When writing a scholarly paper of any kind, it is required to reference sources you used. The fact, that a certain idea is not your own, must be marked in the text.
The process of referencing to sources we used when writing our paper, is called citing.
The main reasons for citing:
- follow copyright laws and information ethics
- prove knowledge of the topic
- put knowledge into relevant context
- prove ability to work with literature
- allow reader to locate cited document
And most importantly: Failure to cite sources may be considered plagiarism and be penalised.
When not to cite
- when you write your own experience, thoughts, ideas etc. or if you describe your own research or observation
- when you use your own drawings, photos, video, audio, etc.
- when you reference so called “common knowledge”, e.g. folklore, myths, legends, historical events (not historical documents)
- when you write about some commonly known facts, such as the negative effects of exhaust fumes on the environment, or facts that are considered commonly known in a given field, such as Newton’s laws of motion. But, if you want to state, for example, what percentage of carbon dioxide comes from cars, you must cite a source
How to cite
The main rule of citing is to make a source clearly identifiable from the reference you provide.
When writing your paper, always note where your information comes from – write down all the necessary bibliographic elements identifying the document, typically: author, title, publisher, year of publication, volume, issue, pages.
Basic rules of citing and referencing
- bibliographic information for creating a reference should be taken directly from the cited source (the document which you have used); cite the specific issue or edition
- if applicable, avoid so called second hand citations
- primarily use information from the title page (title screen, website, DVD cover, etc.), then from the following sources in this order: reverse of a title page, website head, cover, additional documentation (e.g. leaflet, manual)
- bibliographic information that is not directly stated in the source document should be put in square brackets, e.g. [Prague] – the place of publication was not stated in the document
- the same applies to date of publication: If it is not stated, and you look it up in other sources or guess it, it should be put in square brackets (e.g. [cca. 1750], [198?])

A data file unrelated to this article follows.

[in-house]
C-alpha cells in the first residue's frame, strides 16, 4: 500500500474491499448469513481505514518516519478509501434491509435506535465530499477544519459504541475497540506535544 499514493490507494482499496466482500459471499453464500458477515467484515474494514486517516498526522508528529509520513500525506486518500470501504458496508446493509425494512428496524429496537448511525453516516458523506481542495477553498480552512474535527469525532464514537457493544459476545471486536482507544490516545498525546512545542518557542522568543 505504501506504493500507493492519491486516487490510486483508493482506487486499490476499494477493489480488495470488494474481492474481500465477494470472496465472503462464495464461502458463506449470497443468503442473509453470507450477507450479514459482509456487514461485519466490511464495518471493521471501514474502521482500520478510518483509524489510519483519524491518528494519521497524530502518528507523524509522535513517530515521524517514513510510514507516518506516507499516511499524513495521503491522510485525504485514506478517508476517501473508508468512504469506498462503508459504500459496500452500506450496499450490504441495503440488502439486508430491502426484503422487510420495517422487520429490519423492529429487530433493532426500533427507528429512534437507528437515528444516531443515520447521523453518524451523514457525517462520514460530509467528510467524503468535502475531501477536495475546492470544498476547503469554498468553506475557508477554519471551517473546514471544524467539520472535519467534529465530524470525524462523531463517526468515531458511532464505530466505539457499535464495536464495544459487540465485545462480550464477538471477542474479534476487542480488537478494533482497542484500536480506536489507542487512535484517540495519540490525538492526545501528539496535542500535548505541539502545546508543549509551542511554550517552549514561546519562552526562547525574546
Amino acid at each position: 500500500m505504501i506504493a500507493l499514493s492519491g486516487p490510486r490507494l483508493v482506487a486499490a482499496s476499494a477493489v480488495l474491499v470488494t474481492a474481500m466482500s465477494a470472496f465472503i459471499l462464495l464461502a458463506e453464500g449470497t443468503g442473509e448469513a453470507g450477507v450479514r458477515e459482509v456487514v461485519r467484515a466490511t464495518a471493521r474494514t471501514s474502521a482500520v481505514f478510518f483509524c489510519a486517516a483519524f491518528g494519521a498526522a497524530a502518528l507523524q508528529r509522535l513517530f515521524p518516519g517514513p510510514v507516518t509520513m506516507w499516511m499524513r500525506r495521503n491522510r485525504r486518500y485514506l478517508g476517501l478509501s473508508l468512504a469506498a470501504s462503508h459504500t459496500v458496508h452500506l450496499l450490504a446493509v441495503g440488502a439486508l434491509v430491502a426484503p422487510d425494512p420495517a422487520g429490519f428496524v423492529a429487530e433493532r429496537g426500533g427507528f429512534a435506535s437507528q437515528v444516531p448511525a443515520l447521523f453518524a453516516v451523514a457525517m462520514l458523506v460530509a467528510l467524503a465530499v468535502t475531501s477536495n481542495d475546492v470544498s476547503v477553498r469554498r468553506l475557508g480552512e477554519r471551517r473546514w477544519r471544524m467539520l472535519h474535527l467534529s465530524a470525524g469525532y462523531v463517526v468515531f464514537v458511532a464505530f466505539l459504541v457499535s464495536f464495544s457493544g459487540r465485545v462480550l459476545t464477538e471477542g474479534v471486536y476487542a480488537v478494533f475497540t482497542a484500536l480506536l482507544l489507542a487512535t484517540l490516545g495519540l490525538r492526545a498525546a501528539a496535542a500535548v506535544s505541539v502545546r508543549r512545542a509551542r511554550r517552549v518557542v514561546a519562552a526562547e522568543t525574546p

- the order in which bibliographic information is stated is set by each citation style guide
- information is stated in the language of the document; with the exception of physical description, such as pages and notes, additional information, abbreviations and conjunctions
- information on sources written in other than Latin alphabet must be transliterated (Cyrillic alphabet) or transcribed (Japanese phonetic alphabet)
- the style, format and punctuation of bibliographic citations must be the same throughout the document
The rules for citation are set by citation guides and standards.
Among the most commonly used citation styles are:
- APA – American Psychological Association style, used mainly in social sciences
- MLA – Modern Language Association style, used mainly in humanities
- Chicago – citation style for the needs of social sciences
In Czech academic environment, the most commonly used citation style is set by standard ISO 690, the newest valid version being from 2010. This standard is available for in-house studying in the
non-circulating library desk; you can get it at the loans desk (call number I8-25).
- Parenthetical referencing (Harvard style) – author name and year of publication are enclosed in parentheses and embedded in the text; with pages used added if necessary. If two or more sources have the same author and year of publication, they are differentiated by adding small letters of the alphabet to the year. List of bibliographic references is sorted alphabetically by author name and is not numbered.
- Numbered reference citations (Vancouver style) – References are cited within the text by using a number in parentheses, square brackets or superscript consecutively in order of appearance in the text. If it is necessary to cite the same source again, it is given the same number as when first referenced. List of bibliographic references is sorted in numerical order.
- Footnote citation style (Oxford style) – by stating numbers in parentheses, square brackets or superscript we cite references listed directly in a footnote or at the end of the text sorted in order of their first usage. Citation referencing a source already cited should either repeat the bibliographic reference or state the number of the previous citation. Each bibliographic citation of the same source will have a unique number. If you cite the same source more than once, either include a full bibliographic reference again, or link to the previous footnote, eventually including a page reference. In the case of a longer scholarly work (such as a master’s thesis) it is possible to include a full alphabetically sorted list of cited sources at the end.
Alphabetically sorted list of bibliographic citations
- autocitations (references of one’s own work) are listed before all other alphabetically sorted bibliographic references
- bibliographic references of works of a single author are always listed before works of multiple authors beginning with the same name
- bibliographic references of works of one author or more authors beginning with the same name are listed chronologically from oldest to newest
- bibliographic references of works of more authors that begin with the same name are further listed chronologically from older to newest